On Saturday, South African teacher Pierre Korkie was going to be released by al Qaeda's Yemen branch for $200,000 in ransom, according to the South African charity that had worked 18 months to secure his freedom. U.S. officials say the American government didn't know about those negotiations when President Obama ordered the Friday night commando raid in which Korkie and his American cellmate, photojournalist Luke Somers, were killed by their captors.
"We were not aware in advance about any release plans for other hostages," an unidentified U.S. official told The New York Times. "That was not part of our planning." America's ambassador to South Africa, Patrick Gaspard, similarly told The Associated Press that the U.S. was "unaware of ongoing negotiations that had any resolution," and that it's not clear South Africa knew, either. "We were just completely unaware of those developments and had to act hastily," Gaspard added, since U.S. intelligence believed al Qaeda was about to kill Somers.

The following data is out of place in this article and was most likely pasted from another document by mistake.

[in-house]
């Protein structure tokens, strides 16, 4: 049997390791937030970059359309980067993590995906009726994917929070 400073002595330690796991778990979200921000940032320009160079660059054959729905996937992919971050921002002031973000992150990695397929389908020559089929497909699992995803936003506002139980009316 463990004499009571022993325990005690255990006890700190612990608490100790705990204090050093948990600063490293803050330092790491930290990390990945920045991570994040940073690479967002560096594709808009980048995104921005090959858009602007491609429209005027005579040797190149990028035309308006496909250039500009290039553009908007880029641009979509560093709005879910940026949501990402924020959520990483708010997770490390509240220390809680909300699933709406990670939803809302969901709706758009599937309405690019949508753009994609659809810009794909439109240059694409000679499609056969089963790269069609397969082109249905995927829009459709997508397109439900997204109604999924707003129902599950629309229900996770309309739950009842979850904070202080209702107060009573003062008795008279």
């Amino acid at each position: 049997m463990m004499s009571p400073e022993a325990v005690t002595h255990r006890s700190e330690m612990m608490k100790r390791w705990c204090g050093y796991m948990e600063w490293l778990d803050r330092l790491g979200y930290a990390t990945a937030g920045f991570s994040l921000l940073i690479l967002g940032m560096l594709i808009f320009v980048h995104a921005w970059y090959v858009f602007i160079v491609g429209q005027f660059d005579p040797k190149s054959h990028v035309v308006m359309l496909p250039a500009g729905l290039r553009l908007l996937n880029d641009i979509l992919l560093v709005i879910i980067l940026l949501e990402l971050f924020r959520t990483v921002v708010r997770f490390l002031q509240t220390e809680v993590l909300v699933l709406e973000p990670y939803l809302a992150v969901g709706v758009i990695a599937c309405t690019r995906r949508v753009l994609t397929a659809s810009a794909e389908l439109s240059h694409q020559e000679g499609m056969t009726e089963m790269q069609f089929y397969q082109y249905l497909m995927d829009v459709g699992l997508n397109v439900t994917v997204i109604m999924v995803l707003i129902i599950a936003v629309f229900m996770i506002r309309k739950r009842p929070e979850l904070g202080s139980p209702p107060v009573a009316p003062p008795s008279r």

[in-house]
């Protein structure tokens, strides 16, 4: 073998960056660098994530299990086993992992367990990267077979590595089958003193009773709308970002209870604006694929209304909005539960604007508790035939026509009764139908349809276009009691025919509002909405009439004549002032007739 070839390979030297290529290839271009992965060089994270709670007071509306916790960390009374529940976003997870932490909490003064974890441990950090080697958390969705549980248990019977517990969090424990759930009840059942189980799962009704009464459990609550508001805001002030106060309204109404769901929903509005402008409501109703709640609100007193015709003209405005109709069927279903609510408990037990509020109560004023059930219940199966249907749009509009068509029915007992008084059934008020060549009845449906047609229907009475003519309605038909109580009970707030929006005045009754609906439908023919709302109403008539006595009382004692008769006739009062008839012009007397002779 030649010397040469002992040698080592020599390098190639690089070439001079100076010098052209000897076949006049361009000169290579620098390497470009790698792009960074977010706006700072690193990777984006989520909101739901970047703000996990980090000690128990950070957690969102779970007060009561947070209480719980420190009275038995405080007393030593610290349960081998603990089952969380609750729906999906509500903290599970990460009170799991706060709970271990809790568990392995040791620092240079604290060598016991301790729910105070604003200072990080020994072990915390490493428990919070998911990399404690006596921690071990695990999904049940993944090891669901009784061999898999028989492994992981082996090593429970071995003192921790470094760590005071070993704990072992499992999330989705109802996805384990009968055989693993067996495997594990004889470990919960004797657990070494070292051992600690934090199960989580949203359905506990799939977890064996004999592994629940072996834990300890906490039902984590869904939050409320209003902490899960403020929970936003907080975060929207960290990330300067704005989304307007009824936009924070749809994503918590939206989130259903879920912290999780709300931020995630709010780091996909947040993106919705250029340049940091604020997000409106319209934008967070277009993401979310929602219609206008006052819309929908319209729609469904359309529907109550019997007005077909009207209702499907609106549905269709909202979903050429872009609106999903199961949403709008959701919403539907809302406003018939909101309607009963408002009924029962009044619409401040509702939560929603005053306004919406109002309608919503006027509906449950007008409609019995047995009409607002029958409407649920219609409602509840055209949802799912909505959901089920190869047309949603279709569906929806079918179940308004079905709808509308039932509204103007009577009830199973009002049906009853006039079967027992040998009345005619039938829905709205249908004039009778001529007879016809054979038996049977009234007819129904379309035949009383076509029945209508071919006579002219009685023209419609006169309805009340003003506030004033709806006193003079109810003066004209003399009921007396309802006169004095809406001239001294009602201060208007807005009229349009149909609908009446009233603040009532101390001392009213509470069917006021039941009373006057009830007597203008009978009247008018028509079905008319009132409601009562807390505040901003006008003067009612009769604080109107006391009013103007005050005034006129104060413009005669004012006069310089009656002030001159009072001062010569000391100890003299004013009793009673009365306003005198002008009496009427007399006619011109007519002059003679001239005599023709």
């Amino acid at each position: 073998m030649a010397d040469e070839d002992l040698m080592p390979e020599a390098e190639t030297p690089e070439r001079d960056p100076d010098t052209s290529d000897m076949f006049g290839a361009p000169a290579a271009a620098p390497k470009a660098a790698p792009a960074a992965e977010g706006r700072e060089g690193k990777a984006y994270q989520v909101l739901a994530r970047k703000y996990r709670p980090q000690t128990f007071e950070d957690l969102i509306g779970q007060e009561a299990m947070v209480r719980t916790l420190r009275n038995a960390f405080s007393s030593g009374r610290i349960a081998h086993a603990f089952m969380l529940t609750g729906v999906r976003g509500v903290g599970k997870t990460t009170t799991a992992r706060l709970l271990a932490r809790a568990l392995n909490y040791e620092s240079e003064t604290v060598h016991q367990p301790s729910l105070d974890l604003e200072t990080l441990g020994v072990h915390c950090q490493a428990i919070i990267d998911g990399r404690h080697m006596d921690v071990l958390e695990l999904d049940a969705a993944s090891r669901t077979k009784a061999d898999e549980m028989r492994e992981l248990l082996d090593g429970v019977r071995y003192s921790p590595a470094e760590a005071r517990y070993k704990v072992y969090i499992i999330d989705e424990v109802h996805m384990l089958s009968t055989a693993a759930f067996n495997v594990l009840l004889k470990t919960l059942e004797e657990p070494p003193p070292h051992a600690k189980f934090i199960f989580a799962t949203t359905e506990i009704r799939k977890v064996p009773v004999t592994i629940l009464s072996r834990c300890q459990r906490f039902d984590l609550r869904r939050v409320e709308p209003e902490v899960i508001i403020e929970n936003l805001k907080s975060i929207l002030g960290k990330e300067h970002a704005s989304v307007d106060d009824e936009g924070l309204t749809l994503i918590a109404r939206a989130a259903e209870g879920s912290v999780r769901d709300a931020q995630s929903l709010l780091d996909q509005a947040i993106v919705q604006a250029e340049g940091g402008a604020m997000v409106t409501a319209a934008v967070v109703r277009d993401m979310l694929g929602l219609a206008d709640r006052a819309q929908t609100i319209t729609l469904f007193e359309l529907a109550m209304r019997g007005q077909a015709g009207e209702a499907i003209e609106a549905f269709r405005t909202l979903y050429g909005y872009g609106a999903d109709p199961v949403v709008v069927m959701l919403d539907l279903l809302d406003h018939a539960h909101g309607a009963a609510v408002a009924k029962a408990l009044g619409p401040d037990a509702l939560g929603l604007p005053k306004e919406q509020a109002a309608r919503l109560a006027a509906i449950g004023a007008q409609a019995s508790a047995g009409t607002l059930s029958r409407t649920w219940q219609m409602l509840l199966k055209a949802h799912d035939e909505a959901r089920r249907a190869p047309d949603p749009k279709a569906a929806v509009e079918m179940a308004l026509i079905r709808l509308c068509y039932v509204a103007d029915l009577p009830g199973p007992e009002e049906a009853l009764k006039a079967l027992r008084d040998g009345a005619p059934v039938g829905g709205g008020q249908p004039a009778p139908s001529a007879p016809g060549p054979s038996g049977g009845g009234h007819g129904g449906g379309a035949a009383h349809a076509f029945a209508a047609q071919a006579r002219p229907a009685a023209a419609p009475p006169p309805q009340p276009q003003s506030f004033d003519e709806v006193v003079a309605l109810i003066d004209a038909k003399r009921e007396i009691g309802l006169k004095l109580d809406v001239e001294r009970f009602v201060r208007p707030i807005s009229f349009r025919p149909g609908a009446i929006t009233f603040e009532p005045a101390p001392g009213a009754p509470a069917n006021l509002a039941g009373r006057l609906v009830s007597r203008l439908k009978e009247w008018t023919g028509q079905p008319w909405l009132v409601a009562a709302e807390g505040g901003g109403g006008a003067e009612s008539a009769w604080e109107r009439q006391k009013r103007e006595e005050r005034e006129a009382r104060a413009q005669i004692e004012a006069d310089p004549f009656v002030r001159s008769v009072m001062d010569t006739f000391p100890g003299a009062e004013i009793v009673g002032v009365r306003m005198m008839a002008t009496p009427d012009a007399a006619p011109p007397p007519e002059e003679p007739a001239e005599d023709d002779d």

At least 11 other people were killed in the nocturnal raid, including a woman, a 10-year-old boy, and a local al Qaeda leader Reuters reports, citing villagers and the social media feeds of known militants. Local witnesses say that Yemen's military participated in the raid. The crossed wires over the Korkie negotiations highlights "the dangerous disconnect that can occur when civilians are left to negotiate hostage releases on their own," says The New York Times' Rukmini Callimachi. Unlike many European countries, the U.S. and South Africa have strict policies against paying ransom to terrorists.